To the writers and copy editors of the Metro and other newspapers, also anyone else who makes this mistake, I offer the following definitions (English words from the Oxford Canadian Dictionary):
1. cache: (n) a hiding place; a place, structure, or device used for storing food, supplies, equipment, etc.; the contents of a cache; an auxiliary computer memory from which high-speed retrieval is possible; (v.tr.) put in a cache.
2. caché: (Fr.) hidden. NB: This is not an English word.
3. cachet: (n) a distinguishing mark or seal; prestige; a flat capsule enclosing a dose of unpleasant-tasting medicine.
1 has one syllable. 2 and 3 have two syllables and do, in fact, sound pretty similar (although not exactly alike, as anyone who has spent long hours in an elementary French class learning to tell the difference between what an accent aigu, an accent grave, and an accent circonflexe sound like will tell you). However, WHEN YOU USE 2 INSTEAD OF 3 YOU MAKE THE BABY JESUS CRY. STOP IT. Just because it is French-sounding DOES NOT MEAN that it always needs an accent, OK? Lots and lots of French words don't have accents. Unless you are referring to the recent movie there is no need to use 2 at all. It's possible that you are working by analogy from "cliché", which does indeed have an accent, but really, they're just two words. Make an effort. (Or, as Amélie said, faites un effort.)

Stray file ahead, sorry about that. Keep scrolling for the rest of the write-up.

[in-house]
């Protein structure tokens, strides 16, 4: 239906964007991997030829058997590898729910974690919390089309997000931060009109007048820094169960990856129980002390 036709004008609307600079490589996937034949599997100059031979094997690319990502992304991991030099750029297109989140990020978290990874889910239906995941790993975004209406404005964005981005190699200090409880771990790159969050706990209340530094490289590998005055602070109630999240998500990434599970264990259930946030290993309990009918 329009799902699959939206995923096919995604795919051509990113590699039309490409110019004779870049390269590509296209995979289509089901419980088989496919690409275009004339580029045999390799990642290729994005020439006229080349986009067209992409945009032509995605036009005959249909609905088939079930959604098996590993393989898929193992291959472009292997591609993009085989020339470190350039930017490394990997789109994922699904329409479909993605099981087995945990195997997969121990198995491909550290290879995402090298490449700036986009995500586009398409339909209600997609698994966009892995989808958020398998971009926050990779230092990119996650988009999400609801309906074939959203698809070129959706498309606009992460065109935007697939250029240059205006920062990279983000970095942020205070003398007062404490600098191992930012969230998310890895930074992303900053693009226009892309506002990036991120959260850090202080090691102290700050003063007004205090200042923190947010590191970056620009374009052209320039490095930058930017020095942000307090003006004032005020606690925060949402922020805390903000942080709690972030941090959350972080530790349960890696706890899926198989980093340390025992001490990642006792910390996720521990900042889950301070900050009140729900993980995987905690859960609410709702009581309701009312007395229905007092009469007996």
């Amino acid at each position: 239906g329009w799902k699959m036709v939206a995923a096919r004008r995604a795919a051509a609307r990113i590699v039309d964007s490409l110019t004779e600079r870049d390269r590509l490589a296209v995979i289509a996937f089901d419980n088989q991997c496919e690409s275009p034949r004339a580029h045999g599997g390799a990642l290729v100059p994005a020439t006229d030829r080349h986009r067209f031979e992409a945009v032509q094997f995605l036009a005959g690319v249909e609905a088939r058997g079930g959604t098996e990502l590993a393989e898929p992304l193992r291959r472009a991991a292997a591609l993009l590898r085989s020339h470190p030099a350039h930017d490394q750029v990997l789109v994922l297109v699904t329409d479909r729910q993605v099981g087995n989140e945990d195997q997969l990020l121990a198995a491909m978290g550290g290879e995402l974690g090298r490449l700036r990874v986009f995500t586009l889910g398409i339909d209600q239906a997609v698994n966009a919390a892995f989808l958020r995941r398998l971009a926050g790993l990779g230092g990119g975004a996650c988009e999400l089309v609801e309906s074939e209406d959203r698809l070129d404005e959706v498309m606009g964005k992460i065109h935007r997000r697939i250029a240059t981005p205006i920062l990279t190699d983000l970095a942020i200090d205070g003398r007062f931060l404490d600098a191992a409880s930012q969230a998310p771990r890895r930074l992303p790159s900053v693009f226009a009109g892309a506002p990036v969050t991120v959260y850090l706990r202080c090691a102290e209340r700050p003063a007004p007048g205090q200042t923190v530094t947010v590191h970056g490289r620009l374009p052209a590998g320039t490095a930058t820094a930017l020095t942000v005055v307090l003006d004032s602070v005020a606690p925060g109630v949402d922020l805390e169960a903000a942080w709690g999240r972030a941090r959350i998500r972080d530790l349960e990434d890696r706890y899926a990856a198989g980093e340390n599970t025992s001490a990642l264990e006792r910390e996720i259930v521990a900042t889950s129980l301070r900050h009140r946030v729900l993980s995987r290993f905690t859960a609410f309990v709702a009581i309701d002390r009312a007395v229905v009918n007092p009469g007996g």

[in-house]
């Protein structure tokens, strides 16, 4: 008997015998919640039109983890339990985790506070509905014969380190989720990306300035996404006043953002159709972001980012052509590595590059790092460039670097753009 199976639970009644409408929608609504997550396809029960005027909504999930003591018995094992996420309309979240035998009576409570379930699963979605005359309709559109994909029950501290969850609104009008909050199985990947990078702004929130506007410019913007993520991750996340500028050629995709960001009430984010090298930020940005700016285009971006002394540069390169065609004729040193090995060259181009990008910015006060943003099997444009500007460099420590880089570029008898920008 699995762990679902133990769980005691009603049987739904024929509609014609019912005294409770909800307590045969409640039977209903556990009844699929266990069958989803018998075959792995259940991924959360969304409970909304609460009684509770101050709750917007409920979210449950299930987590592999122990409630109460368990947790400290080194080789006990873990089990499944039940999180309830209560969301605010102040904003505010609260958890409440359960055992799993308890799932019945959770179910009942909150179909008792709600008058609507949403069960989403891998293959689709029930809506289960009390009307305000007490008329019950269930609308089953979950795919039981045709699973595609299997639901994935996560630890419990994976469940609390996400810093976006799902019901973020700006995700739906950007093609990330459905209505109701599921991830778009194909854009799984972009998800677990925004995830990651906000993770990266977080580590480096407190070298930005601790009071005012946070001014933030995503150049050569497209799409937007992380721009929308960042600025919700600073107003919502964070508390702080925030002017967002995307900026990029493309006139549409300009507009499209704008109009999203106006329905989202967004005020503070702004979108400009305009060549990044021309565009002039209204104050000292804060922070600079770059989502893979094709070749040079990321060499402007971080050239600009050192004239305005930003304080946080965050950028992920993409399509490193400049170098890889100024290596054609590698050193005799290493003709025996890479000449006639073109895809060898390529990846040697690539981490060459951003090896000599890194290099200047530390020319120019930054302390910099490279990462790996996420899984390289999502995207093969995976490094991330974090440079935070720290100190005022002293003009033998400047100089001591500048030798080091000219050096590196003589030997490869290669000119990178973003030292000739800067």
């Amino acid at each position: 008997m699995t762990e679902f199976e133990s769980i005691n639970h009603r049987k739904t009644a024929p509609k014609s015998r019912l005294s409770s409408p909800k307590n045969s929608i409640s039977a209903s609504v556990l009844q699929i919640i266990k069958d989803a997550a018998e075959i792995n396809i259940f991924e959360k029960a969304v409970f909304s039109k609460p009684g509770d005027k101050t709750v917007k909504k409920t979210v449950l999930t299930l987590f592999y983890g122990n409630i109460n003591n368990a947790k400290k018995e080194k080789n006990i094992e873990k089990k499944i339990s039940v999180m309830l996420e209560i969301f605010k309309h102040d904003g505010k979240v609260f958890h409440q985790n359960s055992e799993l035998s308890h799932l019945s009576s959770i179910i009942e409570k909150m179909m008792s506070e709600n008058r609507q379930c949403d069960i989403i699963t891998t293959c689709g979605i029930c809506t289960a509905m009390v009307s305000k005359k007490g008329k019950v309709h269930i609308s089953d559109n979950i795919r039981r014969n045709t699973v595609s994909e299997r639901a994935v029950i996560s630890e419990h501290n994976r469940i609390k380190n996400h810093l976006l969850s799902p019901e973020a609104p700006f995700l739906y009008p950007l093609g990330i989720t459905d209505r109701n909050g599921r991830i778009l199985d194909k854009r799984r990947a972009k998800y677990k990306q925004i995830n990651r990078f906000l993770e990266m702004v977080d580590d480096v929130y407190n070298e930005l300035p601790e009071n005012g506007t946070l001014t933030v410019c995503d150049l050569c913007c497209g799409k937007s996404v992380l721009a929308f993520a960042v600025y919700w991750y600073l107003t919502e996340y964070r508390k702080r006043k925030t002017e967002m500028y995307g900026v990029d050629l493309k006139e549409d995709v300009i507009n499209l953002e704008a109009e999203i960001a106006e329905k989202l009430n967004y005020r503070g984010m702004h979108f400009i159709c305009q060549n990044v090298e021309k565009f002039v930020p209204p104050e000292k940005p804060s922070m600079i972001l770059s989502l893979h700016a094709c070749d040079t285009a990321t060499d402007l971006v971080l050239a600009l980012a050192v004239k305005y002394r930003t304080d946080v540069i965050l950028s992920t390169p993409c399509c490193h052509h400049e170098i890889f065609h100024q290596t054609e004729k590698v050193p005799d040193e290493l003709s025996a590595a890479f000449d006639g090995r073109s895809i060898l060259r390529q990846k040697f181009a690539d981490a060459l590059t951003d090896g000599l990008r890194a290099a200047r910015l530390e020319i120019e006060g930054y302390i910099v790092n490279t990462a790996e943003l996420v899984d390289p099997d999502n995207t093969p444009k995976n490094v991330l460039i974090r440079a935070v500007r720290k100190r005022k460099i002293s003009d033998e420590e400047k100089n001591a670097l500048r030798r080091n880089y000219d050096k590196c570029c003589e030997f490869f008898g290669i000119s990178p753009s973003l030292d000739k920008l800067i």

And while I'm on the subject, "latte" is an Italian word. It doesn't need an accent EITHER. If it did have an accent then it would be pronounced with the emphasis on the second syllable, and it isn't. Stop that too, baristas.
(Edit: Also also: "Very" in French is spelled très, not trés. Yes, I know it's a teeny tiny distinction. No, I'm not going to get over it. It makes me twitch.)
In other news, best headline of the day, from the entertainment section: "Slug film flawed".